• Jesus takes another step, declaring that this bread is his flesh.  The crowd begins to understand that he is speaking literally.  They question him - how can this be? 
  • John 6:53-57 - Eat my flesh and drink my blood to have life.
    • In order to have life within, partake in this food and drink.  
    • Note the word choice in v. 57 - Jesus uses the word "feeds."  This comes from the Greek word for chewing/gnawing.  He was speaking literally to them - the difference between me saying "I want to eat that hamburger," and somebody looking at a little baby and saying, "I just want to eat him/her up!"  
  • John 6:60-70 - The words I have spoken are spirit and life. 
    • Jesus challenges the crowd of his disciples to see with eyes of the spirit, not carnally.  
    • These were disciples who had walked with him and had surely witnessed his miracles.  But, they were not willing to follow when they could not see the miracle happen physically before them.  They did not have eyes of faith.  
    • After the crowds depart because of the difficulty of Jesus' teaching, Jesus does not go after them - they had made a free decision, they were not confused.  Instead, he turns to those closest to him and asks a question (one that ought to cut us to the heart, one that demands an answer), "Do you also want to leave?"  
      • Simon Peter answers, "Master, to whom shall we go?  You have the words of eternal life.  We have come to believe and are convinced that you are the Holy One of God."  
      • This is a truly beautiful response, as Peter looks out at all he had experienced before encountering Christ.  Everything pales in comparison.  With Christ there is Life, and Peter professes his faith here. 
        • I would argue that Peter's position is one of faith in Christ, and Thanksgiving before his life-source.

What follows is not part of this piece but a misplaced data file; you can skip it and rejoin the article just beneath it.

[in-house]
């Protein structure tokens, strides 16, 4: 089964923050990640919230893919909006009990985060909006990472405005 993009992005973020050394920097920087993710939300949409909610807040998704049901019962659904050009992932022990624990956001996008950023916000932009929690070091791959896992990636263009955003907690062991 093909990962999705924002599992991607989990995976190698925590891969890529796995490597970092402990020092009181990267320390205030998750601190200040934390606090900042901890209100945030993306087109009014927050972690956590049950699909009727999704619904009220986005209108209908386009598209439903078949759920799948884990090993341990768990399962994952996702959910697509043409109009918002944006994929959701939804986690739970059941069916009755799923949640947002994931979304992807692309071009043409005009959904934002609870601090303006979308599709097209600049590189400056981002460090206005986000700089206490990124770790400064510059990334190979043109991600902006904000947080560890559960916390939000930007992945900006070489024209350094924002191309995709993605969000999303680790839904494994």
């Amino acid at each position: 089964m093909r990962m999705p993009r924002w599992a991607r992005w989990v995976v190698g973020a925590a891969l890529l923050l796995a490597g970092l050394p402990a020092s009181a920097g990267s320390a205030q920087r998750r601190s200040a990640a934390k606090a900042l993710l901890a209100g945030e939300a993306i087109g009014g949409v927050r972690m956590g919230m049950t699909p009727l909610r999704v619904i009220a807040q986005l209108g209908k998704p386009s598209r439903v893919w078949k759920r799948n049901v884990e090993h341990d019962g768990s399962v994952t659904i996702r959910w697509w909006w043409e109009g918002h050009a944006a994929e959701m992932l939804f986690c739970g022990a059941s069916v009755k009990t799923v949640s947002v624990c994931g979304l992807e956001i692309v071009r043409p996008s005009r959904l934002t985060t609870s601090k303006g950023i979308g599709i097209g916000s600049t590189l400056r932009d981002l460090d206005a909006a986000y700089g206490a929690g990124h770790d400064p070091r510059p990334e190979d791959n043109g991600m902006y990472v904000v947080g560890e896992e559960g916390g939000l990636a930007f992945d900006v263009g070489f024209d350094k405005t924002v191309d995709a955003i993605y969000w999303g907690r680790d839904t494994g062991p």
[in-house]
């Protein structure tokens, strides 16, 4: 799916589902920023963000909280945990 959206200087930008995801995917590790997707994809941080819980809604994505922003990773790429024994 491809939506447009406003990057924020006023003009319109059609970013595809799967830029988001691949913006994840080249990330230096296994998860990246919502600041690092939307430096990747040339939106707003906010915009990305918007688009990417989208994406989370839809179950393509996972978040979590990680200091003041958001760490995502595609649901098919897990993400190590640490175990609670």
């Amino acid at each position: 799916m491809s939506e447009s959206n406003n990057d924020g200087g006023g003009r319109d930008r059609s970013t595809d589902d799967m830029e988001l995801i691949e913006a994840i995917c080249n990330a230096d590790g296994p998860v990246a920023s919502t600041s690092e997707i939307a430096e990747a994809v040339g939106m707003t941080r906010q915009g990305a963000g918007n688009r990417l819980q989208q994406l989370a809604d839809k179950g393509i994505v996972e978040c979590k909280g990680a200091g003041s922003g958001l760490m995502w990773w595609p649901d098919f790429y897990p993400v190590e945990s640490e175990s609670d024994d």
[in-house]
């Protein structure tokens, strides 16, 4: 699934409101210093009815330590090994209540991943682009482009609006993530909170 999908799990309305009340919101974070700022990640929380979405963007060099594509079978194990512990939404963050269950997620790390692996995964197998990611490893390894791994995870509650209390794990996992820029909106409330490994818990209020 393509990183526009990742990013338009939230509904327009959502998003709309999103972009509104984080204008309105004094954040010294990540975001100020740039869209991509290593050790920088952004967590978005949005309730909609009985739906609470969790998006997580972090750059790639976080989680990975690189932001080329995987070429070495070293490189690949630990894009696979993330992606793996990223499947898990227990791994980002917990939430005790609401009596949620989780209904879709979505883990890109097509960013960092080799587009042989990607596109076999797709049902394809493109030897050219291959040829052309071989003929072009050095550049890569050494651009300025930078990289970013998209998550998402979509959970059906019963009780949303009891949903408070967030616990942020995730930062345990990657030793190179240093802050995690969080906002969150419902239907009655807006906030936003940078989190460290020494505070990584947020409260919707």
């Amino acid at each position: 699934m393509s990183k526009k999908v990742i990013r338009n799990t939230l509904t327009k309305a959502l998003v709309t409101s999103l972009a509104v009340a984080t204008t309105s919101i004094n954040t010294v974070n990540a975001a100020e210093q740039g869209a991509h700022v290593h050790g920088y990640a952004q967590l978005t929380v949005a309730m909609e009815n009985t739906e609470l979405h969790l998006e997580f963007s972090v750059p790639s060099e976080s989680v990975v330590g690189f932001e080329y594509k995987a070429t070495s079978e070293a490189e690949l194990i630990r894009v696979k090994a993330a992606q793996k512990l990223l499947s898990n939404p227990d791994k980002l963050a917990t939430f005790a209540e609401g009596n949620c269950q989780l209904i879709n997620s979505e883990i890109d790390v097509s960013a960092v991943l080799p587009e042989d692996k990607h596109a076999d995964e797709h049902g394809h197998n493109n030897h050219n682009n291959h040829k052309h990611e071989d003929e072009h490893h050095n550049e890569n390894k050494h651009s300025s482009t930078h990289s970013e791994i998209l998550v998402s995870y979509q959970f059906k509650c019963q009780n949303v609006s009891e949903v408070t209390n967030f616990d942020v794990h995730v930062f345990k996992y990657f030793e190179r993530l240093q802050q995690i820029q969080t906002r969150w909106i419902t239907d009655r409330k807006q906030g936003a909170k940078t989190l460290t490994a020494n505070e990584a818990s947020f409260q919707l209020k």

Our small group session revisited these passages, and dug deeper with questions like:  Why do the crowds leave?  Why does Jesus not correct himself, or soften the point?  What stands out about Simon Peter's response? 

We believe that Jesus is really present in the Eucharist - not merely a symbol.  Think about what difference it makes - based upon your daily experience - when somebody is really present before you, as opposed to a video chat, like Skype.  What difference does real presence make? 

Wednesday, September 14, 2011

How We Listen to Music

I will start off by stating that I believe music (itself) is good, and that listening to it is a great exercise of the mind and heart.  I also think it is good that we now have instant access to whatever type of music we want, whenever we want it (iTunes, pandora, youtube, etc.).  This latter point only becomes annoying when I am trying to run events or get somebody's attention, and he or she refuses to take the earbuds out. 

So, for as much good as our instant access to music has brought about, it is interesting to reflect upon the quasi-negative effect. 

Music, most of the time, and for many of us, is a largely individualized affair.  I have my playlists, and my iPod and none of this touches you.  Again, for the most part (though not all of the time), this seems to be the case.  My music is for my ears.  But, what did people do before the mp3, the CD, the cassette, the 8-track player, the record, the radio, the phonograph? 

They listened to music live, as a group, at concerts.  Music was something shared by all.  It was meant to be communal - insightful and life-giving to the whole. 

I'm not so sure we fully understand this nowadays, though we get glimpses of it:  at concerts, at sporting events, religious events, and when you rock out to a song with your friends in the car. 

We are communal creatures.  Music is typically made in community and for community.  We ought to keep this in mind as we become more and more tempted to isolate ourselves in individualism and iPod-ism. 

I've always been struck by the sense of isolation portrayed by these silhouette dancers.

Monday, September 12, 2011

The Social Network: Recap

Here is the talk from last night's meeting:

When we take a step back and observe ourselves in action (both online and in real life), what do we find?

I believe we come to understand that our desires are ultimate true and good - these are desires for love and affirmation.  The question we all have to grapple with is if the ways we pursue affirmation and love are actually satisfying (namely comparing ourselves to others, putting on false fronts to "fit in" or "feel accepted," etc.).

The final portion of our meeting last night sent the teens back into their small groups (they were split into groups by their high schools).  Here, they grappled with questions like:  Why is it difficult to live your faith in school?  How can this small group go out as light into the darkness?  What commitment can you make with one another as a sign of your commitment to Christ?